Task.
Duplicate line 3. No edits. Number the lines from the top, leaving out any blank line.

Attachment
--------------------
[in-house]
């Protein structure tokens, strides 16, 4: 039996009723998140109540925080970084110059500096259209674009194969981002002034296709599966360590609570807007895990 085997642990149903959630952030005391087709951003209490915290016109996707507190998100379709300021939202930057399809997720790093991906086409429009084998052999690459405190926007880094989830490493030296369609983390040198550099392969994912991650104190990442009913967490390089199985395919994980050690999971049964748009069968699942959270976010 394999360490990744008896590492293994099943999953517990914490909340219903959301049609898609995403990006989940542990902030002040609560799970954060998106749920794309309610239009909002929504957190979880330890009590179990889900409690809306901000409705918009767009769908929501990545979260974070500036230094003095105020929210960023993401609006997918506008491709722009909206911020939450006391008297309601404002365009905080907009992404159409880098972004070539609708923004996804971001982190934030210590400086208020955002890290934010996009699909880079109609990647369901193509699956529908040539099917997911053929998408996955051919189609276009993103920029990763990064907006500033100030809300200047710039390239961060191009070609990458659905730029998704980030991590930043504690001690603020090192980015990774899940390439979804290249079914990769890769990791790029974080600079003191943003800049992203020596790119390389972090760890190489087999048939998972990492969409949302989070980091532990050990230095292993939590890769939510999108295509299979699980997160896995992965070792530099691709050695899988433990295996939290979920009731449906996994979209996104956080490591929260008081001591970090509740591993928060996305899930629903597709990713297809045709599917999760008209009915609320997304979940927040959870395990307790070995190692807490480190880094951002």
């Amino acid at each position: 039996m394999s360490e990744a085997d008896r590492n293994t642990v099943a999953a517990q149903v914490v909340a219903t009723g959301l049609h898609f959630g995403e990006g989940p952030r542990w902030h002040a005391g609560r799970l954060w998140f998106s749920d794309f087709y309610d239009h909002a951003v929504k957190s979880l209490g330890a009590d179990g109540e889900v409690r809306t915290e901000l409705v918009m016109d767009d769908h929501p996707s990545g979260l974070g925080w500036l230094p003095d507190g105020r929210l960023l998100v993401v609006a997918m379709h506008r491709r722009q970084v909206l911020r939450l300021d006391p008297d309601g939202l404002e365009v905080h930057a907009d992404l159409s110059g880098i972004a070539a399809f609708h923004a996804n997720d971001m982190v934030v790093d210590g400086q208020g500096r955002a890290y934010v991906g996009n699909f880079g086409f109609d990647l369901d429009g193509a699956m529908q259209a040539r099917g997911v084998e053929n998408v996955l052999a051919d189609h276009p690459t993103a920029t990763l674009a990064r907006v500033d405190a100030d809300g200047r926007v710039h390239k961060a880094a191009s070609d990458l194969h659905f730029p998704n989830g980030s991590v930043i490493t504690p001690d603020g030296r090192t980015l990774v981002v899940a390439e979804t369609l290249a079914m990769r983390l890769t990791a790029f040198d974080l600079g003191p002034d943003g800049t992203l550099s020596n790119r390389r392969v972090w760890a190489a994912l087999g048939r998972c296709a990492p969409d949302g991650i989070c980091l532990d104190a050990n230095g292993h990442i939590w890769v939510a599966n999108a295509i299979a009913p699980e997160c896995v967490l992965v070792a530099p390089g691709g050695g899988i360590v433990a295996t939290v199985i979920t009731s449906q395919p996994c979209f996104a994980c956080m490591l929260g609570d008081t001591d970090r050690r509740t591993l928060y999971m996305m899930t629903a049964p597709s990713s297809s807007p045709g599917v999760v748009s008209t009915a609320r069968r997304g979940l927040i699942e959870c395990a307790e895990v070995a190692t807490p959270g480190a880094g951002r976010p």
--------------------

């Amino acid at each position: 039996m394999s360490e990744a085997d008896r590492n293994t642990v099943a999953a517990q149903v914490v909340a219903t009723g959301l049609h898609f959630g995403e990006g989940p952030r542990w902030h002040a005391g609560r799970l954060w998140f998106s749920d794309f087709y309610d239009h909002a951003v929504k957190s979880l209490g330890a009590d179990g109540e889900v409690r809306t915290e901000l409705v918009m016109d767009d769908h929501p996707s990545g979260l974070g925080w500036l230094p003095d507190g105020r929210l960023l998100v993401v609006a997918m379709h506008r491709r722009q970084v909206l911020r939450l300021d006391p008297d309601g939202l404002e365009v905080h930057a907009d992404l159409s110059g880098i972004a070539a399809f609708h923004a996804n997720d971001m982190v934030v790093d210590g400086q208020g500096r955002a890290y934010v991906g996009n699909f880079g086409f109609d990647l369901d429009g193509a699956m529908q259209a040539r099917g997911v084998e053929n998408v996955l052999a051919d189609h276009p690459t993103a920029t990763l674009a990064r907006v500033d405190a100030d809300g200047r926007v710039h390239k961060a880094a191009s070609d990458l194969h659905f730029p998704n989830g980030s991590v930043i490493t504690p001690d603020g030296r090192t980015l990774v981002v899940a390439e979804t369609l290249a079914m990769r983390l890769t990791a790029f040198d974080l600079g003191p002034d943003g800049t992203l550099s020596n790119r390389r392969v972090w760890a190489a994912l087999g048939r998972c296709a990492p969409d949302g991650i989070c980091l532990d104190a050990n230095g292993h990442i939590w890769v939510a599966n999108a295509i299979a009913p699980e997160c896995v967490l992965v070792a530099p390089g691709g050695g899988i360590v433990a295996t939290v199985i979920t009731s449906q395919p996994c979209f996104a994980c956080m490591l929260g609570d008081t001591d970090r050690r509740t591993l928060y999971m996305m899930t629903a049964p597709s990713s297809s807007p045709g599917v999760v748009s008209t009915a609320r069968r997304g979940l927040i699942e959870c395990a307790e895990v070995a190692t807490p959270g480190a880094g951002r976010p």